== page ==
The response from my call to arms a few days back has been phenomenal. We saw some great comments, loads of inbound links from other designers and some very encouraging “how can I help” emails from many others. As I mentioned in the original post, an important part of moving forward is first establishing a set of baseline standards that we can encourage email client manufacturers to meet. This baseline is crucial as it will form the crux of our recommendations and hopefully shape minimum standards for email rendering across the board. It’s also something you can help with. Working closely with our resident email design guru Mark Wyner, we have established what we think is the core set of features that will form this baseline. What’s important to remember here is that we’re not crossing our arms and demanding perfect standards support. We’re simply asking for the more critical CSS standards to be supported so we can properly separate content from presentation and ensure a simple design will render consistently across all of the popular email clients. With this in mind, here’s the list so far: margin padding float/clear type-selector :hover background-image a:hover background/inline images font inheritance/sizing/line-height UL, OL, DL properties List-style-image background-image positioning borders different link colors content centering This is where you can really help make a difference. Please leave your own comments with anything you think is missing or might not be of crucial importance to standards support in email. Once we’ve received your feedback, we’ll make any amendments and get stuck into the testing/recommendations for each manufacturer. A new site bringing all this together isn’t far off either.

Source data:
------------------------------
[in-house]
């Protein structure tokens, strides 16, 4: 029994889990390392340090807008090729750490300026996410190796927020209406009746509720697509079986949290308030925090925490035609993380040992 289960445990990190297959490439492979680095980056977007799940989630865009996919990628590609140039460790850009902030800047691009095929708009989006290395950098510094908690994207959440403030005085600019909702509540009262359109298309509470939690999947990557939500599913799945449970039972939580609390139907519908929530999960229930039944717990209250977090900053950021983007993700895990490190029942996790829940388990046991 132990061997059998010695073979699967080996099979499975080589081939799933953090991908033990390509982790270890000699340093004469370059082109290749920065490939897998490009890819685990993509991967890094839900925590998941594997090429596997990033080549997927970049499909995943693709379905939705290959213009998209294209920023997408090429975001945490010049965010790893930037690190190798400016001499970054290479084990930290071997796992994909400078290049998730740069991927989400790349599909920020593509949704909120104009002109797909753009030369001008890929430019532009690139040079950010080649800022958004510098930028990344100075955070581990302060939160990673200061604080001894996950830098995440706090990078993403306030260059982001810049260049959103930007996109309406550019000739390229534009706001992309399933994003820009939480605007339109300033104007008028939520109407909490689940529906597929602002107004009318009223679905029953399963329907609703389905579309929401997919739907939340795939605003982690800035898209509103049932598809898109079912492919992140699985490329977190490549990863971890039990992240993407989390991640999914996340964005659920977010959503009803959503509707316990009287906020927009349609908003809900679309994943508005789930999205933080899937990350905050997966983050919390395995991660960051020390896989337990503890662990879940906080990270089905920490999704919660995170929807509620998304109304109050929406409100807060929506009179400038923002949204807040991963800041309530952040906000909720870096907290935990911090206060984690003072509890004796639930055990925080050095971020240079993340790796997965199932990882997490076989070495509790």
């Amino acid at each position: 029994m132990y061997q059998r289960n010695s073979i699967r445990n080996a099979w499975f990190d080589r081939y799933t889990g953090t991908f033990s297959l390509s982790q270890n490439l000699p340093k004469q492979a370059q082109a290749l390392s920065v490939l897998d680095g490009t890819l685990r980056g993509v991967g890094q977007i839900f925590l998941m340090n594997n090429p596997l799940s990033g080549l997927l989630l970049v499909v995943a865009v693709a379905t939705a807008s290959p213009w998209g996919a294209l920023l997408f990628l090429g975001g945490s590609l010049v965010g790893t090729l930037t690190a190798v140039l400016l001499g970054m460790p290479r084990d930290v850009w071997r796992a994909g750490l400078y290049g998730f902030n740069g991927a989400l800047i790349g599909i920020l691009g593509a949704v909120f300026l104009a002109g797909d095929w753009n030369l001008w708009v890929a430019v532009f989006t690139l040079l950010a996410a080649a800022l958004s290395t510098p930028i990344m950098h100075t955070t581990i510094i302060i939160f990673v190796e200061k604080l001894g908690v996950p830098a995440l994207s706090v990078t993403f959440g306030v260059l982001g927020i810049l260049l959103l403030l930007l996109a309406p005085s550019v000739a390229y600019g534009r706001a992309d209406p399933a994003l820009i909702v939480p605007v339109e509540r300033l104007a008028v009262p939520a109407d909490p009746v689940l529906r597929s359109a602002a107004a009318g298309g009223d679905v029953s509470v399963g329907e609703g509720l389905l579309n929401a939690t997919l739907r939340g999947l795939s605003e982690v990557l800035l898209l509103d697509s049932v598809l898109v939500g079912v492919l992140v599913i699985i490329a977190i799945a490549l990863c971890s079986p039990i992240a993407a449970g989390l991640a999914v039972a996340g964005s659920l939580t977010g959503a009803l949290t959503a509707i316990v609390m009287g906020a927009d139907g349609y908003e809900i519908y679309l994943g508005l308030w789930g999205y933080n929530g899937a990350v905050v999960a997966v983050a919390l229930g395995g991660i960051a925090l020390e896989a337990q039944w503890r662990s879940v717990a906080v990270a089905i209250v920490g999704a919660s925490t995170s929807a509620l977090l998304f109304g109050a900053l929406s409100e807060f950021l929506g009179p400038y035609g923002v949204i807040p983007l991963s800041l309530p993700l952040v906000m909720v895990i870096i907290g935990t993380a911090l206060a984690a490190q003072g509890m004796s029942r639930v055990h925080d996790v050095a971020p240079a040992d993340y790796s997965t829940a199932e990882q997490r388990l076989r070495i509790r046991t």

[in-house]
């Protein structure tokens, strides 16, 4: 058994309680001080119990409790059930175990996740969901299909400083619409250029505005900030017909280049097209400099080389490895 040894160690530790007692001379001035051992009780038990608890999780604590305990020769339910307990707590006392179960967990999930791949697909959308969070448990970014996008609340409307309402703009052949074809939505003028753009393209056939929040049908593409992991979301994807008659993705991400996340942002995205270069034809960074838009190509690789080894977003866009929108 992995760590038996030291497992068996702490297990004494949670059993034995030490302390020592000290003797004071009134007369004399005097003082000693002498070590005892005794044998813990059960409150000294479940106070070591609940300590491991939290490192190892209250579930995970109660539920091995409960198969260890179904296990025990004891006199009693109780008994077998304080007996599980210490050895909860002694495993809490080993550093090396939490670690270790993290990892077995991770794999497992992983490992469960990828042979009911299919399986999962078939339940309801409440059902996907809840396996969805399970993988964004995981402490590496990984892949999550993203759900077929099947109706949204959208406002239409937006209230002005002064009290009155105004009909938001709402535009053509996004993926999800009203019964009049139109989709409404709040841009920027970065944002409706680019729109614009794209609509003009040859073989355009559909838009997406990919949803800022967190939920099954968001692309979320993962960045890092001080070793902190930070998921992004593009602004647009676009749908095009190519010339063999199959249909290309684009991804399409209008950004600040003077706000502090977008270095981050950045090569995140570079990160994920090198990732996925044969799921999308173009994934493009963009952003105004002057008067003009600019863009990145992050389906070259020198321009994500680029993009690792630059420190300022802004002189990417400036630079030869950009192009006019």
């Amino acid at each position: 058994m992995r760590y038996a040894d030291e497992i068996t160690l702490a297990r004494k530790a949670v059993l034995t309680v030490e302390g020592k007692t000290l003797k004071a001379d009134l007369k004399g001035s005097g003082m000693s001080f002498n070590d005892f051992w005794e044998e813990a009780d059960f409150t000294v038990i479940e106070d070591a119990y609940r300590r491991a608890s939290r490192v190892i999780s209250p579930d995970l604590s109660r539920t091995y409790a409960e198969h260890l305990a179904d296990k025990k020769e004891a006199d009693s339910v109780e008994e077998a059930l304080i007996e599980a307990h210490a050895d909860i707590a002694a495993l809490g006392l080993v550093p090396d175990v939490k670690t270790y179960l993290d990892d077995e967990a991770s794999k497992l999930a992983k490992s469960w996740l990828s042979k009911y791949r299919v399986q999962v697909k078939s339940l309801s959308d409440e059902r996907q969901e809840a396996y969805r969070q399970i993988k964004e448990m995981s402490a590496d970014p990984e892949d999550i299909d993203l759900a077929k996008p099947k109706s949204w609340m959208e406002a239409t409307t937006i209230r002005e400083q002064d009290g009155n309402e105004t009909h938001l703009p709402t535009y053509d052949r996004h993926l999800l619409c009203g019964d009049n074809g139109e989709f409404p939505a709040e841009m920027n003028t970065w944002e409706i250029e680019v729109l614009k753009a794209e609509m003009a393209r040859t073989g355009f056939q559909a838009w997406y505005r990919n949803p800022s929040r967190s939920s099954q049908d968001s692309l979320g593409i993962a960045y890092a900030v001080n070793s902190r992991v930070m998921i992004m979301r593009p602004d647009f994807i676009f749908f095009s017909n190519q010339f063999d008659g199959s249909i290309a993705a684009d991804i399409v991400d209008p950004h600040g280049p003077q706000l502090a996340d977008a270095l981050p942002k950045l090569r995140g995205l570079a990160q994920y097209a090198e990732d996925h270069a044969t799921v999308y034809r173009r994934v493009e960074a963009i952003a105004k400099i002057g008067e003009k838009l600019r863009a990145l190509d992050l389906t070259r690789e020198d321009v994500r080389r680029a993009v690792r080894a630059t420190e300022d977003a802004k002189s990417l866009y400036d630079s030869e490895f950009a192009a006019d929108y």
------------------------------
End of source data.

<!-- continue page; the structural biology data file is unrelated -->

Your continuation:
This is a post I’ve been meaning to write for a long time now. I’ve been delaying it purely because I wanted it to be perfect. I wanted to write with Zeldman-like virtue on why email, just like the web, needs to pay attention to web standards. Sadly, in the time between the idea for this post and actually getting it published, web standards support in email has gone seriously downhill. I can’t delay it any longer. My role at Campaign Monitor has given me a great opportunity over the years to research and speak to other designers at length about the standards issue. Each time the topic comes up the result is always the same – getting an email to display consistently in all of the popular email clients is by far the most frustrating part of the job. It’s a painful and always moving target that’s getting harder instead of easier. There’s really no justification for it and it’s about time something was done. Accepting the reality of email today Let me preface this by saying I completely respect everyone’s choice for the email format they prefer to send and receive. I also understand that it probably wasn’t the original purpose of email to go beyond one-to-one plain text messaging. I really do. This is one of the biggest reasons we encourage everyone to include a plain text alternative whenever they send a HTML email. But we need to be realists. Every popular email client supports HTML email and most use that format out of the box. Out of the box means it’s the format of choice for anyone outside of the design and early adopter community and there’s no indication that’s changing any time soon. No amount of angry comments on Slashdot singing the praises of Pine are going to suddenly force email client developers to drop HTML support. It’s just not going to happen. So, it’s not going anywhere and it’s broken. If we can all get past this point together, it’s obvious that the best path forward is to work with desktop and web-based email client manufacturers to improve how HTML emails are rendered, not argue amongst ourselves about personal preference. What’s wrong with the current picture? Today there are at least 10 popular email clients out there, each offering different levels of standards support ranging from perfect to virtually non-existent. I often hear comparisons between the current state of standards in email and the web circa 2000. While there certainly are some similarities, there are also some big differences. The web standards movement faced not only poor browser support, but also an uneducated design community. They had browser makers and designers to convince. Today we’re lucky enough to stand on the shoulders of these giants in a world where web standards have well and truly been embraced by browser developers and the design community alike. People want to build HTML emails using the same approach they build for the web. Another big differentiator is the fact that there were 2 or 3 browsers to consider back then and we knew exactly which web browsers were popular, making it much easier to know where to focus our energies. There is almost no data like this for the email world. Are more of my subscribers using Thunderbird or Apple Mail? It’s almost impossible to know. So, we’ve got 3 to 4 times more variations to cater for and we don’t even know which ones we should be targeting. Because of this huge variation in standards support, email designers have been forced into a corner. There have certainly been valid attempts at encouraging the use of web standards in email, of which I’m proud to say we’ve played a part. The W3C has even jumped on board in realizing something needs to be done here. With the recent and unfortunate news from Microsoft however, it’s been getting harder and harder to justify this approach. What we’re now left with is building for the common denominator. This means bandwidth hogging, image heavy emails with nested tables and font tags. Yes, I said font tags. I see hundreds of these designs being sent every day purely because it’s the only way to achieve consistent rendering across the board. Type in the URL of those creating these designs however and you’ll often find a beautifully coded standards compliant site. Email design truly is stuck in the dark ages. Revisiting the benefits of web standards Many of you are already well aware of the positives web standards offer, but I’ll focus on those I think are particularly relevant to email. It removes the guess work from email design – This is an instant win for designers and everyday email users alike. If all email client developers aimed for something close to web standards, you can design an email knowing it will work for all your subscribers. Stop and think for a second how awesome that would be. Your subscribers will win by no longer receiving garbled, hard to read newsletters because their email client doesn’t support standards. Faster loading and reduced bandwidth consumption – Well coded, standards compliant markup that separates content from presentation is generally much more compact than nested table and spacer-image based markup. Further to this, many designers have given up on rendering issues altogether and send purely image-based emails. This adds significantly to the file size and results in a poor experience for their subscribers because of image blocking. Make your email accessible to all – Using standards does not automatically mean your email will be readable to people with disabilities, but it’s certainly a great start. By separating content from presentation you’re making it much easier for everyone to access your email. Further to these intrinsic benefits of web standards, there’s another significant win that would follow. Using tables for layout is a dying art in the web design community. Many designers who started web design in the last few years have never even coded a table based layout, which is a good thing. The current email environment means a designer not familiar with the table based approach will need to learn a completely different way of creating a page if they want to send HTML emails. We’re fast approaching a fork in the road where email design will become a niche, expensive service that fewer designers can provide. Sure, a few designers win by being able to charge more for their work, but everyone else loses. Where to from here? This much is clear – arguing about HTML vs plain text or complaining about standards support in email isn’t going to get us anywhere. It’s time to get off our butts and actually help email client manufacturers to introduce better standards support. I also think it’s important to realize that these manufacturers don’t have a problem with web standards. Supporting standards might not always be the easiest option, in fact for web-based providers I’m sure it’s quite the opposite. It’s our job to demonstrate why they are important and then make them as easy as possible to embrace. We’ve been hard at work on this for the last few weeks, focusing on the following areas: Establishing a baseline of what standards we need supported in email – We certainly don’t expect perfect standards support across the board initially, but there are a number of key properties that we can encourage manufacturers to support sooner rather than later. Document the important changes each of the major email client manufacturers need to make in order to support web and related standards – Once we’ve established the baseline, we can put together a basic wish list of the changes each manufacturer will need to make to meet this target and then work with them in any capacity possible to help make this happen. Create a simple acid test that makes it easy to see if an email client supports this baseline – Much like WaSP’s Acid2 test, we should make it easy to see if these important standards are being supported by creating a simple test page that can be viewed in that email client to confirm at a glance if the baseline is being met. We plan on bringing this all together in a dedicated site launching soon. Obviously the more of us that can get behind this the easier the job will be. Even the king of web standards, Jeffrey Zeldman agrees (emphasis his): Learn how HTML mail works (or doesn’t) across as many platforms as possible, and work with the manufacturers to improve support for web standards. This is not my job. I did my job where web standards are concerned (you’re welcome!), and turned over The Web Standards Project to a new generation of leadership. And as I never send HTML formatted mails, not only is it not my job, I wouldn’t even be qualified to do it. But standardistas who are compelled by their clients to create HTML mails (or who choose to do so) are gently urged to do their part in diminishing wasted bandwidth and enhancing semantics. We’ll be posting more about this initiative soon, including how you can help make a difference. Jeffrey’s right, it’s not his job – this one’s up to us. Update: You can start helping right now. Check out the initial list of baseline standards that should be supported and add your own thoughts.